Having cut speed limits for trains hauling dangerous goods following a fiery derailment earlier this month, federal Transport Minister Marc Garneau is adjusting those limits for a “more targeted” approach.
Garneau announced Sunday he has pulled his Feb. 6 ministerial order on speed limits and replaced it with a new one affecting so-called “key trains” — that is, trains carrying either 20 or more cars of dangerous goods or one or more cars of gases that are toxic when inhaled.
The new limits took effect “immediately” on Sunday and are in place until April 1, he said. Dangerous goods include flammables, explosives, compressed or liquefied gases, toxic substances, corrosives and radioactive materials, among others.
The speed limit for key trains will now be 35 miles per hour (56 km/h) in metropolitan areas, Garneau said. Outside of metropolitan areas where there are no track signals, the speed is limited to 40 mph (64 km/h).
The new order also sets separate limits for “higher risk” key trains, defined as unit trains where tank cars are loaded with a single dangerous-goods commodity moving to the same point of destination; or trains that include any combination of 80 or more tank cars containing dangerous goods.
For higher risk key trains, the new speed limit is 25 mph (40 km/h) where there are no track signals. In metropolitan areas, the speed limit for those trains is 30 mph (48 km/h) — unless the metropolitan area is in a “non-signal” territory, where the speed limit will remain 25 mph “for greater certainty.”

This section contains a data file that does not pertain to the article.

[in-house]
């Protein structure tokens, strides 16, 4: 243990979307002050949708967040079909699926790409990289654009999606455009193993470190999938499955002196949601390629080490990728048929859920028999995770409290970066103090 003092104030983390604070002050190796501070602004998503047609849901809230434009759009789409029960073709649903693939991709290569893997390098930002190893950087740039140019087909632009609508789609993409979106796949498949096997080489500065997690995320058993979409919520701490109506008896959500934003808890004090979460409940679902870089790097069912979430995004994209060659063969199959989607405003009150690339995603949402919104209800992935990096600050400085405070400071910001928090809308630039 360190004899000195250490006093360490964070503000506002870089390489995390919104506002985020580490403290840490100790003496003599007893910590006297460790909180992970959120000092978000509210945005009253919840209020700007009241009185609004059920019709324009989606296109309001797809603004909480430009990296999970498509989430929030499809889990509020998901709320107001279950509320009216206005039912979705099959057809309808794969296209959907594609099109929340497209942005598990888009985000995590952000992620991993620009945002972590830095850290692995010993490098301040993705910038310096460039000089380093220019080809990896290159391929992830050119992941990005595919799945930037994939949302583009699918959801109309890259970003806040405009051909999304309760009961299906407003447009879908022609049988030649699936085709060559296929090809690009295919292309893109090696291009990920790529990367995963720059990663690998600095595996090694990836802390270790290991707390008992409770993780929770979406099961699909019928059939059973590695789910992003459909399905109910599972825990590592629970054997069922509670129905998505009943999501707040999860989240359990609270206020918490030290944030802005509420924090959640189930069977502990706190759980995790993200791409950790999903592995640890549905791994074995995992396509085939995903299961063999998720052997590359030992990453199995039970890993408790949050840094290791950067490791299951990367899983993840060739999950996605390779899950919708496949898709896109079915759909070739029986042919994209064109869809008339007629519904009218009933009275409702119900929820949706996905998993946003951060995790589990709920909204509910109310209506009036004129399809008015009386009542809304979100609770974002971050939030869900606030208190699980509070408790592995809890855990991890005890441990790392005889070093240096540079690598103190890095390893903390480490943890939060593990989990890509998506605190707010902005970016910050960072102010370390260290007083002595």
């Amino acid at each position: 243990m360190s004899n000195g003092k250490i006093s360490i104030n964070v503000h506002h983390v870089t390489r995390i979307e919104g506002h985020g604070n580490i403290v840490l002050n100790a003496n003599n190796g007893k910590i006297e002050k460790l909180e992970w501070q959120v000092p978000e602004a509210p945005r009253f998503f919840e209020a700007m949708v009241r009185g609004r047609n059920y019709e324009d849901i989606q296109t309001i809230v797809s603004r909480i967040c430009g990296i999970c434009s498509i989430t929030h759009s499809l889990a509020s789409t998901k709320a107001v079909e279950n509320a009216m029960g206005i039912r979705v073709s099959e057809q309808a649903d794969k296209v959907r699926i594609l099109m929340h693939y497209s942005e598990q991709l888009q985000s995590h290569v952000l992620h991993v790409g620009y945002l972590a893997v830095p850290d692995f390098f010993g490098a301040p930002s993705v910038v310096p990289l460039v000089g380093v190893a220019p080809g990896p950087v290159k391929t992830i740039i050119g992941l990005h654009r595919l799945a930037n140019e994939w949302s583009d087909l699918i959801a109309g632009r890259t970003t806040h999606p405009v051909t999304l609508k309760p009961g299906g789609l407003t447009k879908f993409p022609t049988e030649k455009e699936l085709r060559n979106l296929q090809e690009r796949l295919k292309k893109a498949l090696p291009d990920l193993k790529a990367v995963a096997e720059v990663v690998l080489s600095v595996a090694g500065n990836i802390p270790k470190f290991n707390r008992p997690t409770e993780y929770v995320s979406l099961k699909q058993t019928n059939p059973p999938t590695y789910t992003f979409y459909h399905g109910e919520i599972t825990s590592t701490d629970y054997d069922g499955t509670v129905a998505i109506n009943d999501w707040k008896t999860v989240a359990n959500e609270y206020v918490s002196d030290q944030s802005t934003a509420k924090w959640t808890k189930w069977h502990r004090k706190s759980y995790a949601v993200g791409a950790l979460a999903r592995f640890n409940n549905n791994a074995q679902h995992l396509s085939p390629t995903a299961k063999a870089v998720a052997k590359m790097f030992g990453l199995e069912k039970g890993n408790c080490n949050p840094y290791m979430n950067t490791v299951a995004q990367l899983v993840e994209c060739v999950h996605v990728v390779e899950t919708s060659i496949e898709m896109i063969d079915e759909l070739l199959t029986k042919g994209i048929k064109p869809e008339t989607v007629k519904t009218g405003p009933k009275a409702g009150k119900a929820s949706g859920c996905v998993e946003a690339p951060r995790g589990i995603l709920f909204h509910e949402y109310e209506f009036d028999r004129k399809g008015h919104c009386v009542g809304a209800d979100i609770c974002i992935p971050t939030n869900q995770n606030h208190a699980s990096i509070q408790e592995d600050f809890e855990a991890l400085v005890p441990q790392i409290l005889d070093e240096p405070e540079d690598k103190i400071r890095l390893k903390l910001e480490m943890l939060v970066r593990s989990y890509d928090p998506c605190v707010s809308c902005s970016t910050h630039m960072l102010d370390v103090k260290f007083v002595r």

Meanwhile, Transport Canada is working with the railways on “a more comprehensive set of safety measures, which will include permanent measures,” the government said in a release.
Those measures are to be aimed at track infrastructure maintenance and renewal, winter operations, safety practices and “any other actions necessary to keep Canadians safe.”
The tighter speed limits follow “a number of recent derailments of trains transporting dangerous goods which have resulted in the breach of tank cars and the release of dangerous goods,” Garneau said in Sunday’s order.
The listed examples included a derailment that spilled crude oil near St. Lazare in western Manitoba last February, a derailment and fire near Guernsey, Sask. in December and a second derailment in the same area near Guernsey, about 40 km south of Humboldt, earlier this month.
Affected rail companies have until March 17 to file written requests for a review of Garneau’s order if they so wish. — Glacier FarmMedia Network